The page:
Father gives final submission at fatal accident inquiry

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A grieving father has accused a health board of “systemic failures” that led to his daughter dying just four hours after she was born.

Nevaeh Stewart died three-and-a-half hours after she was born at Montrose Royal Infirmary’s community midwifery unit on September 30, 2012, despite the efforts of midwives based there and specialists who rushed from Dundee to her aid.

Her father Gary Stewart earlier described the unit as an “emergency response blackspot” during a fatal accident inquiry being held at Forfar Sheriff Court.

The inquiry earlier heard Nevaeh was born in a birthing pool at the Angus facility - but was immediately found to be “pale and floppy”.

An ambulance from Ninewells Hospital took almost two hours to arrive - with a sheriff blasting the “paucity of information” passed between midwives battling to save Nevaeh and a specialist team travelling to the unit.

Notes made by midwives showed they had noted a neonatal transport team as being “en-route” from Ninewells in Dundee at 5.40am - but didn’t arrive until 7.15am.

Mr Stewart was giving his final submission to the inquiry after 14 days of evidence from medical staff and 16 expert witnesses.

He said Nevaeh “did not have a chance she should have” because a 999-style response to the unit in emergency situations was not available - a situation rectified this year.

The inquiry heard transfer time to get sick babies to specialist units can run to several hours.

Mr Stewart said the standard of care given was “contributory to her death” and said NHS Tayside had failed to maintain satisfactory levels of communication between staff, failed to inform the family of potential delays in specialists reaching Montrose midwife unit and failed to implement the emergency neonatal transport system following expert recommendations in 2011.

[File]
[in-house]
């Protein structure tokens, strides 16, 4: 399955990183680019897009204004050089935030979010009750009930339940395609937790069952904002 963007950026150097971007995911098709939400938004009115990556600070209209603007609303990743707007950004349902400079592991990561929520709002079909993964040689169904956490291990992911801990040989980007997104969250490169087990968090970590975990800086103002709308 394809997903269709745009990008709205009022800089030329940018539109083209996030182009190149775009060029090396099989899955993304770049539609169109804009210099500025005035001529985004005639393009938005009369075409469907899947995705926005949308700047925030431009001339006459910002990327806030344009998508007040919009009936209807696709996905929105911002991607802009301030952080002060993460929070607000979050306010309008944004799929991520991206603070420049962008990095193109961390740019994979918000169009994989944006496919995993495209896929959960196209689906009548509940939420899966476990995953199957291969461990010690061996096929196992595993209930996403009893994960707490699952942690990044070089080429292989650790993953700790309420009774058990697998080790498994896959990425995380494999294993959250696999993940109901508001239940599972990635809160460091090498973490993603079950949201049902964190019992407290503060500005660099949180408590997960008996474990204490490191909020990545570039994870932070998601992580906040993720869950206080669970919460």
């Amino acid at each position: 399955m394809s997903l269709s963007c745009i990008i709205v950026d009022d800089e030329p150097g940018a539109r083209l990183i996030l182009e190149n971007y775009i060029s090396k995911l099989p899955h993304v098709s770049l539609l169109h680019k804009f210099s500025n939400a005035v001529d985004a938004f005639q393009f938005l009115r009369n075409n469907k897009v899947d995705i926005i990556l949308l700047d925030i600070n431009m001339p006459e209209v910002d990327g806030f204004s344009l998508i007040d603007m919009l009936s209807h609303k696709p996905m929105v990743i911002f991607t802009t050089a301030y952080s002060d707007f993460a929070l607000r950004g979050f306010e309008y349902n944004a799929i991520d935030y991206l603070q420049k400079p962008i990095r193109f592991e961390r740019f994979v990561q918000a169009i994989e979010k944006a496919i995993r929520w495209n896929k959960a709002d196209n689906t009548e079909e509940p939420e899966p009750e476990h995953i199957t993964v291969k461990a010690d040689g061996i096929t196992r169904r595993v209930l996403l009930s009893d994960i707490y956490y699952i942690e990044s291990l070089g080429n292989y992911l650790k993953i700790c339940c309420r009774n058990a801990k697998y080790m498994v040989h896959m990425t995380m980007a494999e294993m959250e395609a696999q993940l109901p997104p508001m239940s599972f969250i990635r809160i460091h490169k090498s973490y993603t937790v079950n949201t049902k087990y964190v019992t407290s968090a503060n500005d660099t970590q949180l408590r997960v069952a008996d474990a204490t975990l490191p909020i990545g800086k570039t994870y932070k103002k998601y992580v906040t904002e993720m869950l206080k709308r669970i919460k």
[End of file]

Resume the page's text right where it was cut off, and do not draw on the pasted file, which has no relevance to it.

He said: “I believe that if NHS Tayside told parents the truth about transfer times we would have made a different decision on obstetric care and we would have had timely access to specialist medical assistance if it was needed.”

Nevaeh mother, Mrs Kimberly Stewart, added: “Had I been told in 2008 when I was pregnant with our second child that I’d have to wait an unlimited amount of time for specialist help if something went wrong with the birth, or after the birth, I think that’s enough information - and as a mother-of-one, and for the baby, I wouldn’t have risked it.”

However, fiscal depute Andrew Hanton told the probe he believed the evidence “did not highlight a systemic failure, rather the challenges of running a health service in the 21st century.”

He added: “This was a tragic outcome that was unique in the careers of the midwives involved.

“None were able to identify changes that could have possibly prevented, let alone probably prevented, Nevaeh’s death.”

Sheriff Pino di Emidio said he would give a written judgement in due course.

Kimberly, 31, earlier told the inquiry told how she went into labour at her home in Auchenblae, Aberdeenshire, on September 29 2012.

She went to the maternity unit in Montrose - staffed only by midwives with no doctors on hand - where she had planned to give birth in a pool having had her previous three children at the unit.

But when Nevaeh, the family’s fourth child, was born she was said to be “pale” and was immediately rushed into another room for treatment.

Kimberly was told to have a shower by midwives before a doctor entered the birthing room a short time later and asked her if she wanted to sign a do not resuscitate order.

Kimberly said she had been given just one chance to hold Nevaeh before she was taken away by midwives.

Both she and her husband, Gary, 30, criticised the emergency response available to mothers at community maternity units.

Kimberly said: “I think from my experience given the face that this happened with my fourth time where I’m deemed to be an old hand at the birthing thing, I don’t think you can ever determine a pregnancy is low risk. You never know what is going to happen.

“I think a blue light ambulance should have been called straight away. That’s the quickest way to get help.”

Giving evidence himself as a witness, Mr Stewart, 30, said the family had later discovered that a neo-natal transfer unit can take “several hours” to arrive at midwife led maternity units.

He said: “It seems that the NHS are of the opinion that community midwife units are emergency response blackspots.

“I presumed that if there was an emergency an emergency response team - a flying squad - would be brought in to fix the situation.

“I think the expression used was that they would ‘weech’ us down to Ninewells if there was a problem.

“If you have a home birth you can get a 999 response.

“The exception is in community midwife units where there is no emergency response and you may have to wait up to six hours as there is no emergency squad to go to any unit in Scotland.”